how to write a feasibility study

 business feasibility study format can be as simple or complex as you desire. Simply, it is an examination of your business model. You are checking that it is possible to make a profit from your intended business.

When considering how to write a business feasibility study, it is important to consider three main areas of the business:

  • market environment - is there potential for your product or service to return a profit?
  • technical and operational requirements - what equipment or human resources will the business need to have access to, at what cost, in order to return a profit?
  • financial projections - what are the expected expenses and incomes of the business, including sales and advertising projections? How long will it be until the business breaks even?

Market Potential Assessment

A business (or product/service) is assessed as feasible if it can be shown that there is sufficient market demand - that is, that you can show there are enough customers in your geographic/target market who will purchase a sufficient quantity of products/services to estimate that your business will return a profit.

A simple method of determining market demand is the 6 Step Market Potential Assessment Tool, shown below.

  1. Are you selling to individuals, households or businesses?
  2. What is the population of these customers in your target geographical location?
  3. How much, in an average year, do customers spend on your product/service?
  4. What are total sales for the region?
  5. How much is currently purchased in the region?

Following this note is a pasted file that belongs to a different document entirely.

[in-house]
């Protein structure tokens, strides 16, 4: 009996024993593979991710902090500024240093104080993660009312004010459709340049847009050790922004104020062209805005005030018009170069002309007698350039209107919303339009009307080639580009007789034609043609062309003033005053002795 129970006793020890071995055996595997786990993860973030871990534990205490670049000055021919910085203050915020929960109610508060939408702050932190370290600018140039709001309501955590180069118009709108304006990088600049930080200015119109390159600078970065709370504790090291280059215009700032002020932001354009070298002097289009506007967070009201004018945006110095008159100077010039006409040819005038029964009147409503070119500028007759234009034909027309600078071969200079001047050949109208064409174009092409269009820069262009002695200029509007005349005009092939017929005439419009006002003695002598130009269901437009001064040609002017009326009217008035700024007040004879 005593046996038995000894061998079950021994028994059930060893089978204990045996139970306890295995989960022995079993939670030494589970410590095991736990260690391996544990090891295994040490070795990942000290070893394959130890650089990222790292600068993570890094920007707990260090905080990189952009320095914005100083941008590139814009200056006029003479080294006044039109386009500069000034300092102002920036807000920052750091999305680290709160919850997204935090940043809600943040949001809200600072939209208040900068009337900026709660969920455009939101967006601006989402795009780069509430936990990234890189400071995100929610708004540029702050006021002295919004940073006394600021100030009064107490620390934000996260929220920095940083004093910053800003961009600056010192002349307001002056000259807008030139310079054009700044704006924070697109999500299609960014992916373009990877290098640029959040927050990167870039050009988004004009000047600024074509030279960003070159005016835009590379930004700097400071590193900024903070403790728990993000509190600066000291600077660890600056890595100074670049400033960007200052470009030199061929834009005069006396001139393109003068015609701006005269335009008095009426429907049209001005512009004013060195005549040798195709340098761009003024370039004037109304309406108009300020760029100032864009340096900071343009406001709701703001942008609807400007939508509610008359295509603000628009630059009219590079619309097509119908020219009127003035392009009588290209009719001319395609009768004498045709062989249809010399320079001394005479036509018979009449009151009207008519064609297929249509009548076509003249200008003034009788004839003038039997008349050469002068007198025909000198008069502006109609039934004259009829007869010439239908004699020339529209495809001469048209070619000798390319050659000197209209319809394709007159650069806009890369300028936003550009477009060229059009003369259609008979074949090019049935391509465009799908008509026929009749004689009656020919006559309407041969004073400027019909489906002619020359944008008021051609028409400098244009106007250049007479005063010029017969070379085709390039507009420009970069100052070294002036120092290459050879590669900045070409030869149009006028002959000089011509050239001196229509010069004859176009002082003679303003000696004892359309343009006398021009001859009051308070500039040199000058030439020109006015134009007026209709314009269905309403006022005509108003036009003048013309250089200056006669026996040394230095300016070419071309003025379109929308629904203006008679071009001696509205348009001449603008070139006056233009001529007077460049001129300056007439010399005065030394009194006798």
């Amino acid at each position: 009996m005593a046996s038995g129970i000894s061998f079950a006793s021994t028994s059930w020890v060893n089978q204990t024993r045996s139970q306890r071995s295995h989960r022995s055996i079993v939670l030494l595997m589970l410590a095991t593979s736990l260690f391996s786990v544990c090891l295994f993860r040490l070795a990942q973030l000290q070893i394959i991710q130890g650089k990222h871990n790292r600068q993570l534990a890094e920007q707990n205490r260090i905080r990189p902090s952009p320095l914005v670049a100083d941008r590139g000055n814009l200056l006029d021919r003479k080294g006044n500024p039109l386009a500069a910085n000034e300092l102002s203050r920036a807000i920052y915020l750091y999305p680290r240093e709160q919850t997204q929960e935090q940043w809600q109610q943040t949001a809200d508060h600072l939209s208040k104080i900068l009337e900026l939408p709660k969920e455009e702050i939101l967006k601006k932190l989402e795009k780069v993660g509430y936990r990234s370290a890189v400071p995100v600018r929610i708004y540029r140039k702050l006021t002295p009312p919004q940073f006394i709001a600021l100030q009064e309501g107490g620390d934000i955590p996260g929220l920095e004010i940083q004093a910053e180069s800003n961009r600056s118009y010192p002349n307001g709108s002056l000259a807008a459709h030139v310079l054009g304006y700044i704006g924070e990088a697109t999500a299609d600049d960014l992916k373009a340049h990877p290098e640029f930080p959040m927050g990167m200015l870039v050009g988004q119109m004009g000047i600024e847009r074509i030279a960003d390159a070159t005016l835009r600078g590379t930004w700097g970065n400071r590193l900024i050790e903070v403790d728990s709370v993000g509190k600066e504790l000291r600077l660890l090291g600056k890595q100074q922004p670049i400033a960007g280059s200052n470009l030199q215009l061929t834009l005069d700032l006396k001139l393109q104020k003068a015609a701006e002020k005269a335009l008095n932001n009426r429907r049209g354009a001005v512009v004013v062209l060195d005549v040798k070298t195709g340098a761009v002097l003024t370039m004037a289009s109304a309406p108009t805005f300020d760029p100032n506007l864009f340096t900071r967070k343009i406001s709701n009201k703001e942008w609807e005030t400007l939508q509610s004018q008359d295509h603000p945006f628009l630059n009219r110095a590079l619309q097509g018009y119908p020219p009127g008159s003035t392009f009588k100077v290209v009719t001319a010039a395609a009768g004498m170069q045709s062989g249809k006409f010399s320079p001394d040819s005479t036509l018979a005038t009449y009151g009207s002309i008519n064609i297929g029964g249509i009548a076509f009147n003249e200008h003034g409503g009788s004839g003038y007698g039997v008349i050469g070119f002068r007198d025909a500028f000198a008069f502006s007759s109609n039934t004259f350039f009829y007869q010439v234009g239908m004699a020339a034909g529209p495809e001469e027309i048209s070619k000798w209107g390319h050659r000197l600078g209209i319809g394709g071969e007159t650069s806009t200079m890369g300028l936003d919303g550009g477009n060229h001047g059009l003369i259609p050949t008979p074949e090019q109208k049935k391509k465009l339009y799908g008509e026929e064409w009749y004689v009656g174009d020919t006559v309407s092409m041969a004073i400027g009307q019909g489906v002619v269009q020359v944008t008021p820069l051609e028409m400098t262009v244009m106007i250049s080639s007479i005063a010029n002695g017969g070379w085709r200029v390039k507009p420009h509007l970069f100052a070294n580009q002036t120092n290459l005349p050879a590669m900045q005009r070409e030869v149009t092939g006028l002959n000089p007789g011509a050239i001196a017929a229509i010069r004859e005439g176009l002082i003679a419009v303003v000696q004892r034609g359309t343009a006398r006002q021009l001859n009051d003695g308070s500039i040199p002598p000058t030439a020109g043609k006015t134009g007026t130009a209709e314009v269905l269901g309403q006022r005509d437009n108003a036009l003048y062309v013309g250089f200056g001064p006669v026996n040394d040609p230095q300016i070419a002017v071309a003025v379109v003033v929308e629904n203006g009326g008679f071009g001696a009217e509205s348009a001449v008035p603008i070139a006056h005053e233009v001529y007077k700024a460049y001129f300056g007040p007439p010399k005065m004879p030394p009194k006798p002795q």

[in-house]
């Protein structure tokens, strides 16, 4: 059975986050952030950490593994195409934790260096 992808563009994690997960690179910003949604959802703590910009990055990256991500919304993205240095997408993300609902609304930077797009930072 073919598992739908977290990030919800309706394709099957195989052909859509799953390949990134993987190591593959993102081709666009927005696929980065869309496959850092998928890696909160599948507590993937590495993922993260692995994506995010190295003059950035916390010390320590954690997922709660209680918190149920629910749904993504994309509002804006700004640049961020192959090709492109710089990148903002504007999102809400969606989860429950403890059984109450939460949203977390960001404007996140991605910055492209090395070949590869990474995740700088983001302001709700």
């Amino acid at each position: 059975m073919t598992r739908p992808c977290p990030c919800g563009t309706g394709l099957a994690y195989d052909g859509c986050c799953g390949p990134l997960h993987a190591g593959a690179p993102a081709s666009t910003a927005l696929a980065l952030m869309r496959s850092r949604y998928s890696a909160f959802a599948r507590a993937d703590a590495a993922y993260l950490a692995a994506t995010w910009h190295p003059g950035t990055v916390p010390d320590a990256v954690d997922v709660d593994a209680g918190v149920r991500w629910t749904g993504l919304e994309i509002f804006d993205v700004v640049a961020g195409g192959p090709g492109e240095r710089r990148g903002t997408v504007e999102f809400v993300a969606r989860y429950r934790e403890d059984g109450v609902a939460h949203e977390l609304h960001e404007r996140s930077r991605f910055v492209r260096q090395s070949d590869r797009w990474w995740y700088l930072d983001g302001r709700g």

6. Is there space in the market for new players?

This list of questions acts an initial 'screen' for your business concept. If at the end of the process you have decided that there is not space in the market (that being, your type of customers in your target location) then you should make a choice; either, target a different type of customer or different geographical catchment where there is space for your business; or drop the idea.

Many business owners fall into a trap of confusing zeal with ability. They are convinced that their product is so much bigger and better than the competition, that they believe they can enter a saturated market and survive... and they might. But in a financial arena where 80% or more of businesses do not survive the first five years, they would be wise not to subject their startup to the additional burden of trying to grow in a heavily competitive market. It is much better to be entering a market where demand outstrips supply - in this environment, customers are much more likely to buy your product, with less effort on your part.

Other important considerations include:

  • What stage of the product life-cycle is the target population in? Is it a new industry? or mature industry? A mature industry may mean the market has been saturated, or that sales are no longer growing, and may even be falling.
  • Is the market dominated by a few large players, or is it fragmented and met by hundreds of smaller players? A monopolised market (for example, grocery retail) is difficult to break into, as the major players have the financial backing to compete in the short term on price, until smaller businesses can no longer survive. Conversely, a fragmented market (such as mechanics or hairdressers) is much easier to establish - all that needs to be done is to find a geographic area that is not currently serviced.
  • Is competition based around price or value? If the product has been commoditised and customers make their decisions based on price alone, it can be difficult for a new player to achieve sufficient sales to survive while they get established. However, if customers are looking for value, price is less important, and a smaller player who has superior customer service may be able to find a niche.

Technical and Operational Assessment